Fleece drape top

This one’s available in the Etsy shop too, in the same incarnations as the jacket – plain fleece, patterned fleece, and organic cotton sweatshirting. I’ve got a piece of bright pink fleece with white spots to make another one of these, so if you’re a size UK 14-16 ish (size M), look out for that popping up on Etsy soon!

I’ve had a couple of requests for custom dressmaking projects lately, to which the answer I’m afraid is still no. I’m trying very hard to concentrate on sewing projects like these, from patterns that I’ve drafted myself, and also on the hats and felting. Because I’m also working part time, I simply can’t fit in anything else. I’m contemplating putting together printable PDF patterns for these items, so that you can go ahead and make your own, but I don’t even have the time to devote to that right now.

In fact, I shouldn’t really have spent two afternoons filling the Etsy shop with haberdashery and fleecy tops instead of working on the hats, but there’s only so much felting my poor arms can take. I’m at work-work for the next couple of days though, then it will be back to felting and hats at the weekend. I have so little free time before the craft fair I’m taking the hats to on Easter Sunday that I really don’t know when I’m going to get anything done!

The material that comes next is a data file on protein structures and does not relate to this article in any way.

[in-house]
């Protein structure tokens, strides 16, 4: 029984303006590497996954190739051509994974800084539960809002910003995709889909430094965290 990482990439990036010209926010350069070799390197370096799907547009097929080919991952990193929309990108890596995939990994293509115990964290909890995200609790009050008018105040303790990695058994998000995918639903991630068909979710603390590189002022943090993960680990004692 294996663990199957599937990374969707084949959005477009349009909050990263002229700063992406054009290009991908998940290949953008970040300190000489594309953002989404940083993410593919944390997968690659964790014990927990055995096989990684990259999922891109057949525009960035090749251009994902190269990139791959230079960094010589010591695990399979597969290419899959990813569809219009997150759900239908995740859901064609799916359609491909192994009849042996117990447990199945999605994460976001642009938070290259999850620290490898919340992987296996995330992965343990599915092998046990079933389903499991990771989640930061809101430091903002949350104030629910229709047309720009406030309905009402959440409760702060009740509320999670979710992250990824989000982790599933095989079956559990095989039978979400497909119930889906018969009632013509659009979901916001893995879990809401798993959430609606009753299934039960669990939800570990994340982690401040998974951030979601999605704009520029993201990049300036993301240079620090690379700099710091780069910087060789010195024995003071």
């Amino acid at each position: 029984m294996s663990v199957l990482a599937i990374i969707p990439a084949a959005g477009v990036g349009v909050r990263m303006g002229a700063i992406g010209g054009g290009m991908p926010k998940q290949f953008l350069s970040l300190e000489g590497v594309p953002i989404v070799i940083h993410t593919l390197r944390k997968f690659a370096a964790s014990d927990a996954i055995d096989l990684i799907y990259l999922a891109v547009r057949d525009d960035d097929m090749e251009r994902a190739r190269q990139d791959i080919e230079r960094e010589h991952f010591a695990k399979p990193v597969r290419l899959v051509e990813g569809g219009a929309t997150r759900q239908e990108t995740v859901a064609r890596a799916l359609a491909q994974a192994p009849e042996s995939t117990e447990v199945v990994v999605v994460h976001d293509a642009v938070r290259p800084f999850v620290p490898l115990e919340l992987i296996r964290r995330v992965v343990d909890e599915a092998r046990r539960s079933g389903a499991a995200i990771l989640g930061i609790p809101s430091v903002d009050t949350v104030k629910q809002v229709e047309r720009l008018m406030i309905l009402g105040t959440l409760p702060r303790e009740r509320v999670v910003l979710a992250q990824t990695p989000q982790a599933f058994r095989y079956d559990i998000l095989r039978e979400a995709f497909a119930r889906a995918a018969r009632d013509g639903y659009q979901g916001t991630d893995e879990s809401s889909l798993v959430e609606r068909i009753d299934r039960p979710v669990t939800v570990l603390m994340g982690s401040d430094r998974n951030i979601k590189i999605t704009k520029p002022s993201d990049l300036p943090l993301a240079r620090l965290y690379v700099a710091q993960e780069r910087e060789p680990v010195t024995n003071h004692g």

Vintage Haberdashery

button sample card

Today I came to the startling realisation that my mountain of vintage haberdashery isn’t going to sell itself whilst sitting in a box in my sewing room, so I thought it was about time I listed at least some of it on Etsy!

Above you can see a lovely button sample card, and there’s also another sample card with metal buttons, hooks and buckles.

stockings darning kit